Soft Drink Project Part 3: The Design

This post is the third in a series of posts detailing the happenings of a math project. To better understand the whole story, please start reading at the beginning:

The next few classes after the brainstorming class were a blur. Students would come into class, grab their previous work, and get down to business. It was the best I could do to have supplies waiting for them. I learned quickly that students can become pretty demanding when it came to their learning.

I didn’t have any problems granting their requests; none of them seemed unreasonable.
“Mr. Banting, we need some tape”
“Mr Banting, do you have any string?”
“Mr. Banting, what are we going to build these out of?”
I ran down to the main office for supplies two or three times. Every time, I would have a line of students waiting for my arrival. They were all anxious to show me their new developments. A trip to the mall produced sheets of poster board, the SRC room provided large sheets of paper for nets, the Home Economics lab had extra shoelaces…
Students had made it very clear–I was not to stand between them and their vision. Luckily for me, that vision was well steeped in mathematical know-how. The entire process was summed up nicely by one student. In the midst of designing his zero-waste pop can/box design, he looked up at me as I was looking for a set of protractors. He smirked:
“This whole thing has kinda taken off, hey?”
Bingo.
I bought the caretaker donuts because my room was looking more and more like a garbage dump. Cut cardboard boxes, crumpled papers filled with scratched ideas, and empty pop cans filled the place.
The growing mess behind my desk.
Slowly, but surely, the designs came to life. Each group had a rationale as to why their box provided a solution to a problem.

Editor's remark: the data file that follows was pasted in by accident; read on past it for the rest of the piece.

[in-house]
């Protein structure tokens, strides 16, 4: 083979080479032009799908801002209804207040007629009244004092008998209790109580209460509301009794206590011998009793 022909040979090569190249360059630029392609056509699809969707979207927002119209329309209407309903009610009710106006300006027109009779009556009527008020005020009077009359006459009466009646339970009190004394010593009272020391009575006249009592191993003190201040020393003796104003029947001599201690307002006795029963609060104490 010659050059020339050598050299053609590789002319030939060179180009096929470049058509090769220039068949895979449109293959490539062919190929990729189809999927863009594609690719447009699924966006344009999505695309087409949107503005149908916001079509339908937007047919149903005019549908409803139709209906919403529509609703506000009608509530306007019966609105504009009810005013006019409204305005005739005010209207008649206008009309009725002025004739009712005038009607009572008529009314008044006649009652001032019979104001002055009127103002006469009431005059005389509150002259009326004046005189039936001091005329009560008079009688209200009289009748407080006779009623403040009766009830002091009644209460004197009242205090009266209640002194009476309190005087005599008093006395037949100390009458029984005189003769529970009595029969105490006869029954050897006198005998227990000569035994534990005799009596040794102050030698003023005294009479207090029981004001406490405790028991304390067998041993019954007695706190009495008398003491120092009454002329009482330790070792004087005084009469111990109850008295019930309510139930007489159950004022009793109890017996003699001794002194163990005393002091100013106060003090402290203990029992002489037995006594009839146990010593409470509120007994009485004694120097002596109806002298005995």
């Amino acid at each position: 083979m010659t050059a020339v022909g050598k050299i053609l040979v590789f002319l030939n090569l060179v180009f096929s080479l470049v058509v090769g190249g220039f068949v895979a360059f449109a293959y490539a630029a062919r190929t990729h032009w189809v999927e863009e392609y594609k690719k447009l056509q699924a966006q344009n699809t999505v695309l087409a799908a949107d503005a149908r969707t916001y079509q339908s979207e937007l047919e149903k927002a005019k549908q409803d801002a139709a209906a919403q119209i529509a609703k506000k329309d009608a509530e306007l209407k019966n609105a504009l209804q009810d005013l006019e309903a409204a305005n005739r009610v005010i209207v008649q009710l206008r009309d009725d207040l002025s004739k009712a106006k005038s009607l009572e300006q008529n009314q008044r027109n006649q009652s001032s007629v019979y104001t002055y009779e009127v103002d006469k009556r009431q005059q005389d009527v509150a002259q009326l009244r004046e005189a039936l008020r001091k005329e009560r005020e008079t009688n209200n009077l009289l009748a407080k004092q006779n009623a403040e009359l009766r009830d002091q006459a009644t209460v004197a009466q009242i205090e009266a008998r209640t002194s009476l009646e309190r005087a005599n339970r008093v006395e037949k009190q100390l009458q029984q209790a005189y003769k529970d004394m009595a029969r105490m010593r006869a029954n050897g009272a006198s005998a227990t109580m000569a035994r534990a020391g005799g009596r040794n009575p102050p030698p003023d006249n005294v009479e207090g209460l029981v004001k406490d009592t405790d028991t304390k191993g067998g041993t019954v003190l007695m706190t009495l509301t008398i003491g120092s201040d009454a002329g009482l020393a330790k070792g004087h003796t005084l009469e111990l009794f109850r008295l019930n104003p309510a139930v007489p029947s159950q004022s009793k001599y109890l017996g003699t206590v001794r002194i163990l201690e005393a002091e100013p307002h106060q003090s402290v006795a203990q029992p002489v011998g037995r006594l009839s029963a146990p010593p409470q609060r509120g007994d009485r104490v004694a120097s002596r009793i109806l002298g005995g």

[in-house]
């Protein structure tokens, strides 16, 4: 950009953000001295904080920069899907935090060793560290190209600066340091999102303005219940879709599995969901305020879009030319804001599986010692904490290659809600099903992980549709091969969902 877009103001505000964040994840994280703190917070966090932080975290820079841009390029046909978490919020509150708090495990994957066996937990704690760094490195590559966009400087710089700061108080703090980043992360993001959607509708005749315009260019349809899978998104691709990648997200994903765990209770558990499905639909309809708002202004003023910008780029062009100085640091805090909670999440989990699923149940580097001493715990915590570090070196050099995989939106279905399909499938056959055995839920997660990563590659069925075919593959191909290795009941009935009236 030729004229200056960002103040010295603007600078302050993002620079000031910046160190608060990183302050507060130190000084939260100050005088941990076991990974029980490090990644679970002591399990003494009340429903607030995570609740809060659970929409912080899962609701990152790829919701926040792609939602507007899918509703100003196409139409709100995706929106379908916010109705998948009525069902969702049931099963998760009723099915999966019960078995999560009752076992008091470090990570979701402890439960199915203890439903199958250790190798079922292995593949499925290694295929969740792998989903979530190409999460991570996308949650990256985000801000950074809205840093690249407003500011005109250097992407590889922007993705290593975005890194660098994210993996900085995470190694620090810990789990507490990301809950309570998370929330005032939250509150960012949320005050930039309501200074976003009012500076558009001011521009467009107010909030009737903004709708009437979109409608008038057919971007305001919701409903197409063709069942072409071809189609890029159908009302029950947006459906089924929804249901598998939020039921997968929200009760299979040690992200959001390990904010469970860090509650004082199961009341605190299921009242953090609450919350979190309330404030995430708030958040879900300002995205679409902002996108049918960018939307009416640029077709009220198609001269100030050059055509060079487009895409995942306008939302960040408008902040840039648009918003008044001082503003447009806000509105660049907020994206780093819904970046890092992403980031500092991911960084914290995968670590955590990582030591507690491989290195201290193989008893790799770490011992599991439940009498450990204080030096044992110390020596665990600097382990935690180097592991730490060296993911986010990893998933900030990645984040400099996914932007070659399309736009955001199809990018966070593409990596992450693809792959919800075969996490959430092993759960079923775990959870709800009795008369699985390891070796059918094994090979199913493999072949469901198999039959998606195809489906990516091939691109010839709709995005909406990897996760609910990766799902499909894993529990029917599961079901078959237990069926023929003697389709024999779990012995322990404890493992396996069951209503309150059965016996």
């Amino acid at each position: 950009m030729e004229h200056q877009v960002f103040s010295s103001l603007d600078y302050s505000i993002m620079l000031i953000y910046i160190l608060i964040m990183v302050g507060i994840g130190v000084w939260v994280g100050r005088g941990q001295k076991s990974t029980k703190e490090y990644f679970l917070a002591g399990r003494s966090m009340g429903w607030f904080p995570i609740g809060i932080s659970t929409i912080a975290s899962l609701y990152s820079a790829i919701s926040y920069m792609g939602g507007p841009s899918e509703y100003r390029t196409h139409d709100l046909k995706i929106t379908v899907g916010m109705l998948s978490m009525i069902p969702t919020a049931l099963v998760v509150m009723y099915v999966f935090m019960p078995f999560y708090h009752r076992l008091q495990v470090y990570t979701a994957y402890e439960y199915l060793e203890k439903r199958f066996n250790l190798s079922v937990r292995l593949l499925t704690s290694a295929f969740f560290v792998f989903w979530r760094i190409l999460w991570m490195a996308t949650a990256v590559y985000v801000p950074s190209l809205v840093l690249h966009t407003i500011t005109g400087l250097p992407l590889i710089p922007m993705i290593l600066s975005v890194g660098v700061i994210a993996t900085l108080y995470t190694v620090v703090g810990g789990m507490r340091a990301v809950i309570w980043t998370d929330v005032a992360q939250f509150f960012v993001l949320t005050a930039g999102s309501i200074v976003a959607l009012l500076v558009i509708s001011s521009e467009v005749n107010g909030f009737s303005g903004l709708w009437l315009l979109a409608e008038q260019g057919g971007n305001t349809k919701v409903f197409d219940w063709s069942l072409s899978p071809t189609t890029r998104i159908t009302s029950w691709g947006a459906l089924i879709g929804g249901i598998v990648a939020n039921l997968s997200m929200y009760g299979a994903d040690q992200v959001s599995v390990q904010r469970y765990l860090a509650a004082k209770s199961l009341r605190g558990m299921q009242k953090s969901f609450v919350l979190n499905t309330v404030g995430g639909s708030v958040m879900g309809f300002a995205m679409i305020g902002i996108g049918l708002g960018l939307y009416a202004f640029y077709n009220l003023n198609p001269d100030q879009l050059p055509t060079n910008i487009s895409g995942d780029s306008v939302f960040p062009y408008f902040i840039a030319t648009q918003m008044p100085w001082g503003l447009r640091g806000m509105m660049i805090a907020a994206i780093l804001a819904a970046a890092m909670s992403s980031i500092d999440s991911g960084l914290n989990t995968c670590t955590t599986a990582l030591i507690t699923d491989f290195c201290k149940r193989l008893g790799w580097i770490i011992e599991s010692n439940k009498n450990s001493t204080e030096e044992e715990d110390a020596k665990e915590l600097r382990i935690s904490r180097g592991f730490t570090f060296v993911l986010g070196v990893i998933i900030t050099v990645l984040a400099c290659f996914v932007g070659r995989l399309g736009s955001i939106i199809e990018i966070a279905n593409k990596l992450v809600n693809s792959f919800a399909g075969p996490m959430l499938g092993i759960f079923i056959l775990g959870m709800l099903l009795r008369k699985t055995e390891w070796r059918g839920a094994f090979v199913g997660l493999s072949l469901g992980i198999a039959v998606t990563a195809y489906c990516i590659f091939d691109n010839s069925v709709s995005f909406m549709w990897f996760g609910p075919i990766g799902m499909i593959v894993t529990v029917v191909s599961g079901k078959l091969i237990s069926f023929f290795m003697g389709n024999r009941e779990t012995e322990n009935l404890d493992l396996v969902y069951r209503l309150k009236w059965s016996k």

One group began with the idea of the 6×2 box produced by Coca-Cola. Instead of leaving the cans stacked directly on top of each other, they eliminated a single can and moved the top five cans into the awaiting gaps created by the bottom row. The purpose was to sacrifice one can of product to greatly diminish the amount of wasted space within the box. Also, that move reduced the height of the box, thus reducing the surface area as well. All great thoughts, and an impeccable design that used the principles of both rectangular and triangular prisms.
An 11-can prototype
A couple groups chose a triangular option, but each with their own distinctive changes. One used a base of 4×2 cans on their sides. The triangle was constructed on this base layer. The result was a 20-pack of cans that used far less volume than an inefficient rectangular variety. They also assured me that their model afforded for easy fridge dispensation.
Student tests out their 20-pack
The problem of convenience was addressed by another triangular prism group. This group, the group that was initially arguing at the board, arrived at a compromise where their box would be composed of 4 parts– all triangular prism 6-packs. They would then fuse them together to make a 24-pack. This model still cut down on volume, but actually increased surface area marginally. They rationalized this trade off. The customer would be able to rip apart the 4 packages and store them as they saw fit. Fridge, closet, bar, camper, cabin, you name it… They were combining math skills with the 21st century skills of marketing, economics, etc.